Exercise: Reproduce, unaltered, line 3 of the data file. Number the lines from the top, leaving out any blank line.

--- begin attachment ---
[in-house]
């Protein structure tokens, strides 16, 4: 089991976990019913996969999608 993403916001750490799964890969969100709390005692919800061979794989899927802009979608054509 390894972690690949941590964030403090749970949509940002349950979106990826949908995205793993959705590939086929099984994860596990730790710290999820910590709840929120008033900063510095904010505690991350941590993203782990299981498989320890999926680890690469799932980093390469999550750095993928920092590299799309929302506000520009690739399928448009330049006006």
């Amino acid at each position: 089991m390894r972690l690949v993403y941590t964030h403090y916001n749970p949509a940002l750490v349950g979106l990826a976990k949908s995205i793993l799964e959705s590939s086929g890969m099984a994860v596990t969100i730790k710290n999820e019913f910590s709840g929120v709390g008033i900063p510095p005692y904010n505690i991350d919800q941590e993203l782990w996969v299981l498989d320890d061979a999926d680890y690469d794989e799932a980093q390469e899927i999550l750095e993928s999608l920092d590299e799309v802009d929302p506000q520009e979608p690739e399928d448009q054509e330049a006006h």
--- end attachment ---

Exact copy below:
């Amino acid at each position: 089991m390894r972690l690949v993403y941590t964030h403090y916001n749970p949509a940002l750490v349950g979106l990826a976990k949908s995205i793993l799964e959705s590939s086929g890969m099984a994860v596990t969100i730790k710290n999820e019913f910590s709840g929120v709390g008033i900063p510095p005692y904010n505690i991350d919800q941590e993203l782990w996969v299981l498989d320890d061979a999926d680890y690469d794989e799932a980093q390469e899927i999550l750095e993928s999608l920092d590299e799309v802009d929302p506000q520009e979608p690739e399928d448009q054509e330049a006006h």